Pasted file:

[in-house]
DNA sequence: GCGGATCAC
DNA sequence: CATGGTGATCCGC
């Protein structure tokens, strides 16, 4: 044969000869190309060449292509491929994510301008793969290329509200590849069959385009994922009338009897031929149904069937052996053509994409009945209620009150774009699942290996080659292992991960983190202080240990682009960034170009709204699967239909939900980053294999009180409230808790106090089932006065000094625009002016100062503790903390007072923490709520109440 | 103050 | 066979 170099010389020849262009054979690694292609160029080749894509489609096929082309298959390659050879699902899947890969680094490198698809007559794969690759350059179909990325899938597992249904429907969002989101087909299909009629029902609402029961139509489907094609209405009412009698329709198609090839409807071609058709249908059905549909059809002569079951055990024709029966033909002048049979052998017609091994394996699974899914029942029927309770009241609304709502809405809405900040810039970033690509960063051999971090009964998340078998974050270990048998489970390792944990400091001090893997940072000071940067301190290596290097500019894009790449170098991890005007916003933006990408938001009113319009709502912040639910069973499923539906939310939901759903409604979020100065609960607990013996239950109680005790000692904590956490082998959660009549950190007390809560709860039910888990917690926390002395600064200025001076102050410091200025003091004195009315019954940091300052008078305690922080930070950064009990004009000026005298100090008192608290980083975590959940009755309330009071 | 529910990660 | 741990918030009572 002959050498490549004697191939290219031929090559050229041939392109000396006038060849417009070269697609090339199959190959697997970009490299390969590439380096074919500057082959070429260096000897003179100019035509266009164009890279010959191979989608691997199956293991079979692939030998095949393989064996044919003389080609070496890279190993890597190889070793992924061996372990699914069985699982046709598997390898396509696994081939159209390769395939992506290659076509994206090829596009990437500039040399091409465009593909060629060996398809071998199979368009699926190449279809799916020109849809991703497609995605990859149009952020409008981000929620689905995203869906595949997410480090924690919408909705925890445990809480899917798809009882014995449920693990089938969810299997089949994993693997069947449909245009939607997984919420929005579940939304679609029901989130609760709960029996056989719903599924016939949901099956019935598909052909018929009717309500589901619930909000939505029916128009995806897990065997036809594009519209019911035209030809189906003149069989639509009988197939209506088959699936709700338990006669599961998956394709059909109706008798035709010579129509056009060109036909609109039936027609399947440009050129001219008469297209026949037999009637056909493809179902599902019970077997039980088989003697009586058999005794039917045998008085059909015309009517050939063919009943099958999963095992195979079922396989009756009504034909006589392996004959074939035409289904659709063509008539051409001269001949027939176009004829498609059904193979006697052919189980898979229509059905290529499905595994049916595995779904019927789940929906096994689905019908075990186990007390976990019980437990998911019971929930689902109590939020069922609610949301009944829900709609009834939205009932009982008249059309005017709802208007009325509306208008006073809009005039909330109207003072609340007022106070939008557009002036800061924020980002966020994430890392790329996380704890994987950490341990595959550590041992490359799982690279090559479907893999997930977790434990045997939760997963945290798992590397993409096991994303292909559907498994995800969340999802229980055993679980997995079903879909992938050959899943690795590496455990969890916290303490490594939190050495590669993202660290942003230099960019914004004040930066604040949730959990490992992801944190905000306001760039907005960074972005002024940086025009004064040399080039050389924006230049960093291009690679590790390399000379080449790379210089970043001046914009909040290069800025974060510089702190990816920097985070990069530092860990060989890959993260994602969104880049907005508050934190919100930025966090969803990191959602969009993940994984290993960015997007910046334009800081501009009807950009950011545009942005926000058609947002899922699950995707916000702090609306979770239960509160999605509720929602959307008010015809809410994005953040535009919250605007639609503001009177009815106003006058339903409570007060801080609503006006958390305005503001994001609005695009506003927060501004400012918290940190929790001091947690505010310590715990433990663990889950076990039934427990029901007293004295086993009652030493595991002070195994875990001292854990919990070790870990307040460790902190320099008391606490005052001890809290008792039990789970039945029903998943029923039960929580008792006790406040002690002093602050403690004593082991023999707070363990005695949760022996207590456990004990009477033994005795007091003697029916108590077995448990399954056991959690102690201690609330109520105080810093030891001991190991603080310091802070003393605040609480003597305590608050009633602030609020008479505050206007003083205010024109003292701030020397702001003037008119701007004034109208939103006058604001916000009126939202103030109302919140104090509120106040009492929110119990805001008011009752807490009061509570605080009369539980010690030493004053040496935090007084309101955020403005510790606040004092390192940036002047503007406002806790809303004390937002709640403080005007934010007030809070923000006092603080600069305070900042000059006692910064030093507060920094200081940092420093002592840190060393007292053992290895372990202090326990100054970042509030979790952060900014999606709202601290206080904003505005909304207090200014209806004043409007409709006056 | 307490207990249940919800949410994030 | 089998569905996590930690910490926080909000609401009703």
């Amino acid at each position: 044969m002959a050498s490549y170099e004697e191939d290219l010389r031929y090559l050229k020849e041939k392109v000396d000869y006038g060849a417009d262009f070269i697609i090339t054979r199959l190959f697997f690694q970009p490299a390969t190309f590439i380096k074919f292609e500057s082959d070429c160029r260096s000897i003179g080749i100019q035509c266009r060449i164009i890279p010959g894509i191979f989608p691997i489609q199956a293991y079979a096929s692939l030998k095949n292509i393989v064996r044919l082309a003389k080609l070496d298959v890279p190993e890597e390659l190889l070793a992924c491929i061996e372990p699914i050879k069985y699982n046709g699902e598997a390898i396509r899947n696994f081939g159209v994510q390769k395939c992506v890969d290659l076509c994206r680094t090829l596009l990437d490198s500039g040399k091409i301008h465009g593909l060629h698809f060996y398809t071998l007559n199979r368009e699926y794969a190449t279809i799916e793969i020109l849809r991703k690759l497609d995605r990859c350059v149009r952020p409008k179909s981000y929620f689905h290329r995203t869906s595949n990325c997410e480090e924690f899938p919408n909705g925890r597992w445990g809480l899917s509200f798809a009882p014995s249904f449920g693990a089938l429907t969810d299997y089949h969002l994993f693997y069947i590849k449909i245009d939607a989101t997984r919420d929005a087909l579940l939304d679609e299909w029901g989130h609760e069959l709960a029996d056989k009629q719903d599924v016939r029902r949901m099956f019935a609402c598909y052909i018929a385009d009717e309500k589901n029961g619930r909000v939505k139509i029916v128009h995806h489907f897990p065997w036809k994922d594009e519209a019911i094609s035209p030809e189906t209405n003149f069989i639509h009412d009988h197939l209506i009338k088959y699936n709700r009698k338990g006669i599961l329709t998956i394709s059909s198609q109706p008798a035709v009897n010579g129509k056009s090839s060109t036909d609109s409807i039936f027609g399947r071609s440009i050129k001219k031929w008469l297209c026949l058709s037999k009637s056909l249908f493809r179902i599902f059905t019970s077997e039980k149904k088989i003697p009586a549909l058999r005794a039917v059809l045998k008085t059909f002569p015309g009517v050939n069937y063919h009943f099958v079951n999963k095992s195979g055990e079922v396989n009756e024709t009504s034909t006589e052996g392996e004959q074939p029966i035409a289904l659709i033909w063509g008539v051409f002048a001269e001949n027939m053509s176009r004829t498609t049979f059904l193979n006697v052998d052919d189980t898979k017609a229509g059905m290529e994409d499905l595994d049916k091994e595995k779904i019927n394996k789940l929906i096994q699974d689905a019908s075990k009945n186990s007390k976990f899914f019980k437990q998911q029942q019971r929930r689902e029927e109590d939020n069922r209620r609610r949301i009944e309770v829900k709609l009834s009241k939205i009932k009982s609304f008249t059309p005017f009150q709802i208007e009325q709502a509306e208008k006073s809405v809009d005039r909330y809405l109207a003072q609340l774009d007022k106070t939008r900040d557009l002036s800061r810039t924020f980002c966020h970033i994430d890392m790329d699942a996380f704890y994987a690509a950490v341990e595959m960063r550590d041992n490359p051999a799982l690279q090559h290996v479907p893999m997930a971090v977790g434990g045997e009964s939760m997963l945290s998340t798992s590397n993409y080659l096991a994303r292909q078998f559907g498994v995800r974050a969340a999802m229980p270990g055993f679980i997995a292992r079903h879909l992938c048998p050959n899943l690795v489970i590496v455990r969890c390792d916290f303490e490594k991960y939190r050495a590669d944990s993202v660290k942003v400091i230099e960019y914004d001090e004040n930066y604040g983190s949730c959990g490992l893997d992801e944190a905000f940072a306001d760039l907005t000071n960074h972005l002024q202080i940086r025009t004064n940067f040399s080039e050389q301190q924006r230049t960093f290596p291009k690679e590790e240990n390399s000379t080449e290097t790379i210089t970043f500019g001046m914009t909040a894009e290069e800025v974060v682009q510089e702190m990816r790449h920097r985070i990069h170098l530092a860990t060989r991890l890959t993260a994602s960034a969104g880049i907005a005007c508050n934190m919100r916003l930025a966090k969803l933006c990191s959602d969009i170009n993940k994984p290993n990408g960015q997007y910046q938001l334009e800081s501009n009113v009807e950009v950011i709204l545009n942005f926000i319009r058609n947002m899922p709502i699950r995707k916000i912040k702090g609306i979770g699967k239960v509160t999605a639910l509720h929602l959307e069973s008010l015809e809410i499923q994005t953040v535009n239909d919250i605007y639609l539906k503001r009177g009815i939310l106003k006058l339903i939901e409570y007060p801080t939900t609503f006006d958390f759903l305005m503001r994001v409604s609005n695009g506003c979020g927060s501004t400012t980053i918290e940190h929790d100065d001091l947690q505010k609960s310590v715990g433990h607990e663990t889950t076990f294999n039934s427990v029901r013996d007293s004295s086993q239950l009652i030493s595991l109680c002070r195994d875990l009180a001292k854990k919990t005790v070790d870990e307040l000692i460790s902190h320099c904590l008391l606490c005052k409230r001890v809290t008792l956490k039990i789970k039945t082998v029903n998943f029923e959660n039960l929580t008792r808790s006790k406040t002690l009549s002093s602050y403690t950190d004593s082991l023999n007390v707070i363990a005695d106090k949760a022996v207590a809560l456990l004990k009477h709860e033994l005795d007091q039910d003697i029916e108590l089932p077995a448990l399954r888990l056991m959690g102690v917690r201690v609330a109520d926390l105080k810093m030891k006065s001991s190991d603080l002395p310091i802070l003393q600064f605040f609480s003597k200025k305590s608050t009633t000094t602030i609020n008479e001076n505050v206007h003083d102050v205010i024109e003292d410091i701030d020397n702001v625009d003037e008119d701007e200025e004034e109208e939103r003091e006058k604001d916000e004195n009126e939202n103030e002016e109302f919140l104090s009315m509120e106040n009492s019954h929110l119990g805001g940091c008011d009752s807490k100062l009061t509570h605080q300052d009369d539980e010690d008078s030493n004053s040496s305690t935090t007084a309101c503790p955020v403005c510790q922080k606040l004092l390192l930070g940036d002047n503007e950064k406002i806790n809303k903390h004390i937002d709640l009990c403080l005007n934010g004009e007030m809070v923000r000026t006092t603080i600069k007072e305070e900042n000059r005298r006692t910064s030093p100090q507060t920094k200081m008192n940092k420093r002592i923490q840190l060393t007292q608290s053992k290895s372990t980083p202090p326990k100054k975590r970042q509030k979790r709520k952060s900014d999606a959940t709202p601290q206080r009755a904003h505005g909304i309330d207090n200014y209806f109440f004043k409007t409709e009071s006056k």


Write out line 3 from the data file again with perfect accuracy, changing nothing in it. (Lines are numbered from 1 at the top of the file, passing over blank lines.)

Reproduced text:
DNA sequence: CATGGTGATCCGC